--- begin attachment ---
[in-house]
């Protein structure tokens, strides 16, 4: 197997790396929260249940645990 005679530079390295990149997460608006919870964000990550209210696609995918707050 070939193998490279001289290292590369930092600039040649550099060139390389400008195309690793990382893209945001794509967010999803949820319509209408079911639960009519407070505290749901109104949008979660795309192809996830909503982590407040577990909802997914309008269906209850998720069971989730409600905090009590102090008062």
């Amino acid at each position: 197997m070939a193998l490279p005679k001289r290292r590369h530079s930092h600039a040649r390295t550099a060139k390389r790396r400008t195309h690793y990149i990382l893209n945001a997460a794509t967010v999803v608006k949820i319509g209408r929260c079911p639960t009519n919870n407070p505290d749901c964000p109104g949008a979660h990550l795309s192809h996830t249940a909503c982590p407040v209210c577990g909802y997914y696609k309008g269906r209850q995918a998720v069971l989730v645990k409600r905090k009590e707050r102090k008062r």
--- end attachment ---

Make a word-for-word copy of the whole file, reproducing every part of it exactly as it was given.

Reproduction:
[in-house]
């Protein structure tokens, strides 16, 4: 197997790396929260249940645990 005679530079390295990149997460608006919870964000990550209210696609995918707050 070939193998490279001289290292590369930092600039040649550099060139390389400008195309690793990382893209945001794509967010999803949820319509209408079911639960009519407070505290749901109104949008979660795309192809996830909503982590407040577990909802997914309008269906209850998720069971989730409600905090009590102090008062």
């Amino acid at each position: 197997m070939a193998l490279p005679k001289r290292r590369h530079s930092h600039a040649r390295t550099a060139k390389r790396r400008t195309h690793y990149i990382l893209n945001a997460a794509t967010v999803v608006k949820i319509g209408r929260c079911p639960t009519n919870n407070p505290d749901c964000p109104g949008a979660h990550l795309s192809h996830t249940a909503c982590p407040v209210c577990g909802y997914y696609k309008g269906r209850q995918a998720v069971l989730v645990k409600r905090k009590e707050r102090k008062r």